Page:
Harry Jones: I have been debating a 24 yellowfin as my next boat. I currently have an '02 2400v pathfinder my charter captain had to have as a bait boat. He used it ha handful of times. It was a 47' buddy davis out of bud n marys called the Finnster. He and I parted ways. What I am curious about is, is the 24 yellowfin that much better of a boat than everything else. Wylie has been great and I found one in South Carolina new that I could get shipped back to yf to get outfitted right. I am sure you get a break on the cost of the boat but to put it in perspective to get one loaded the way you do, is what my take was from my buddy davis. I still have a 33 world cat for offshore fishing but have been taking to the inshore backcountry stuff more lately. I primarily fish in Islamorada and Amelia island which is just north of Jacksonville. Thanks for your insight into the 24
All good questions. I have fished out of just about all the bay boats on the market and I can say, with all confidence, that the 24 Yellowfin is the best one out there for what I do. I love the ride and can fish just about anywhere in the Keys with the boat on the right days.
You are smart to keep a true offshore boat if you really enjoy offshore fishing. A bay boat is just as the name implies...a bay boat. It can go offshore on the right days and it can fish where the technical poling skiffs go, but it excels at everything in between.
The Yellowfin 24 bay has 3 livewells that are each 50 gallons and most people have only 2 plumbed. I choose to have all 3 plumbed just in case I need or want it. This allows for an offshore load of bait in a small boat.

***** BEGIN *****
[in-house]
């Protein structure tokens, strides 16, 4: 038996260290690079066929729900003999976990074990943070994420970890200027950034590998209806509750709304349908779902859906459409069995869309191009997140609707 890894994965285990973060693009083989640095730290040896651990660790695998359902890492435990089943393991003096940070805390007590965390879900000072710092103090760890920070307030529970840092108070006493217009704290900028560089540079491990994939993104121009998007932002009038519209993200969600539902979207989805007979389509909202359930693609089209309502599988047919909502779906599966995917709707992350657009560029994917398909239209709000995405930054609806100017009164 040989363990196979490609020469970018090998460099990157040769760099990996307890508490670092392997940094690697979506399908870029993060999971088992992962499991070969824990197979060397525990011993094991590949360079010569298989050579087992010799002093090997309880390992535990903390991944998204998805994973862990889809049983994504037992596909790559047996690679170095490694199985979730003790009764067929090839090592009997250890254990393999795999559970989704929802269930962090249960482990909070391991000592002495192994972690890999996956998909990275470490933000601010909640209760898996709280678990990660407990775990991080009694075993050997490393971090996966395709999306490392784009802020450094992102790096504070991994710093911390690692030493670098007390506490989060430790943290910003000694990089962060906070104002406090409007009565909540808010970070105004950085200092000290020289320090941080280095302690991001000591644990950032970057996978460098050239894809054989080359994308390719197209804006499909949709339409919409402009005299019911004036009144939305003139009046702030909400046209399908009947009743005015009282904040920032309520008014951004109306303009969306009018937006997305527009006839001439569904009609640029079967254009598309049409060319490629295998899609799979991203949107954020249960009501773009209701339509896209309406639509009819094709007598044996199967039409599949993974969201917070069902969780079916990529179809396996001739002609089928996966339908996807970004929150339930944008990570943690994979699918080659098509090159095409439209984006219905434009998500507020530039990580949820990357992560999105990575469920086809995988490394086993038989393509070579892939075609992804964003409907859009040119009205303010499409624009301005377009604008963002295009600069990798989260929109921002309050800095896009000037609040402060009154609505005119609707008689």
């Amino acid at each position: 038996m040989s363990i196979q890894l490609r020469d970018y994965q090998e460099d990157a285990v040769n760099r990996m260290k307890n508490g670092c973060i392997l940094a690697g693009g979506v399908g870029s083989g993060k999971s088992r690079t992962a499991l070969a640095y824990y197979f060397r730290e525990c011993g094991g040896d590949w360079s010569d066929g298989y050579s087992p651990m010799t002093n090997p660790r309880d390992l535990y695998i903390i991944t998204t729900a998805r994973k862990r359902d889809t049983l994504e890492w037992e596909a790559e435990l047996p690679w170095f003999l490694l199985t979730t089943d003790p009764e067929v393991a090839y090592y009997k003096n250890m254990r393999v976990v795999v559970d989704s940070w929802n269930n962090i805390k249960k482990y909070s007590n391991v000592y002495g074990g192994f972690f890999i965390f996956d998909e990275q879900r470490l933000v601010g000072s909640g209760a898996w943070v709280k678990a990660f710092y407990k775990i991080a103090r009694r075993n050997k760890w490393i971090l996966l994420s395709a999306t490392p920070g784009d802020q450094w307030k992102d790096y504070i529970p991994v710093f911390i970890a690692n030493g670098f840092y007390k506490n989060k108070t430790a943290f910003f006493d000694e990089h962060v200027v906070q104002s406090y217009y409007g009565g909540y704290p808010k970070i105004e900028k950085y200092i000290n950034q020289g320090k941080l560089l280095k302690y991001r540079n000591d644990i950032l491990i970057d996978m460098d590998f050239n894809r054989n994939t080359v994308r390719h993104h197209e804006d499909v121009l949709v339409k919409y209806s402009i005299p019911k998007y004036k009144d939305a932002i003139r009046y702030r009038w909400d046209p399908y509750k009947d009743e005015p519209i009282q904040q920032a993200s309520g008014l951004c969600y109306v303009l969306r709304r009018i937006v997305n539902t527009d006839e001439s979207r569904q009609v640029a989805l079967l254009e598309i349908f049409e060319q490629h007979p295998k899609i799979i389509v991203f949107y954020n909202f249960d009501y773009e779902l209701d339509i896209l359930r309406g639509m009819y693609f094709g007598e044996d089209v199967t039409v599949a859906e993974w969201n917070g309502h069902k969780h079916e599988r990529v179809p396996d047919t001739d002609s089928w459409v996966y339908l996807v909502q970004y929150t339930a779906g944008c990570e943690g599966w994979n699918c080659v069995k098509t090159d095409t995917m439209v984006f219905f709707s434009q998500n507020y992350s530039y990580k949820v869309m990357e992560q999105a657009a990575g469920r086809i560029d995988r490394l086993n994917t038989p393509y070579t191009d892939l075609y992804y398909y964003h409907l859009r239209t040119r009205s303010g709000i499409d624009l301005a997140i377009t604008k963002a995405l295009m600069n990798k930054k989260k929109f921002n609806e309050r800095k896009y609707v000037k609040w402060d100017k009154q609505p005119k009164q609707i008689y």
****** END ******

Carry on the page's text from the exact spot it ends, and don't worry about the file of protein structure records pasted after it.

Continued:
The Yellowfin is easily the finest rigged boat on the market. Open the console of any other boat and compare. The 24 is rigged the same as Yellowfin's 42. Anyone who has owned a boat in saltwater knows that things are going to go wrong. A great boat builder makes it super easy to diagnose and fix things that inevitably fail due to prolonged exposure to saltwater. Many companies keep their rigging and batteries in the transom where they get maximum salt exposure. Yellowfin keeps the rigging in the console and the trolling motor batteries in a separate compartment below the bow compartment. The trolling motor battery compartment is one of the nicest things about the 24. When you open the front hatch, you dont have to put your stuff on top of batteries, they are completely concealed.
The ride is second to none with the step hull and if you really wanted to go fast, this boat can be propped to get alot of speed. My going real fast days ended as I did my last redfish tournament so I opt for a prop that gets out of the hole fast and sacrifices top end but gives me a nice high ride.
Going shallow is important to me to be able to catch bait in the morning and to catch fish throughout the day. I have never put a ruler down on a flat white sand area to get an actual draft (the most abused statistic in all of boating) but I can tell you that I am able to catch 90% of the fish that I once fished for in the skiff. If the trolling motor prop is covered completely with water, I can comfortably fish and navigate through the area. Additionally, the boat does a great job of distributing the load and I don't see noticeable differences in draft with one versus 2 people on board like I do in the skiff.
Of course, the Yellowfin has all the accessories available that you might want for your style of fishing. It is the things like how a boat is rigged, how shallow it goes, how it rides and how the boat builder organizes batteries and storage options to make each day on the water a pleasure rather than a chore. I am quite confident that Yellowfin's 24 does all of these things as well or better than any other bay boat on the market.
Here is how I rigged up my brand new 24 which is the best one I have built yet.
Check it out by clicking here.
All the best
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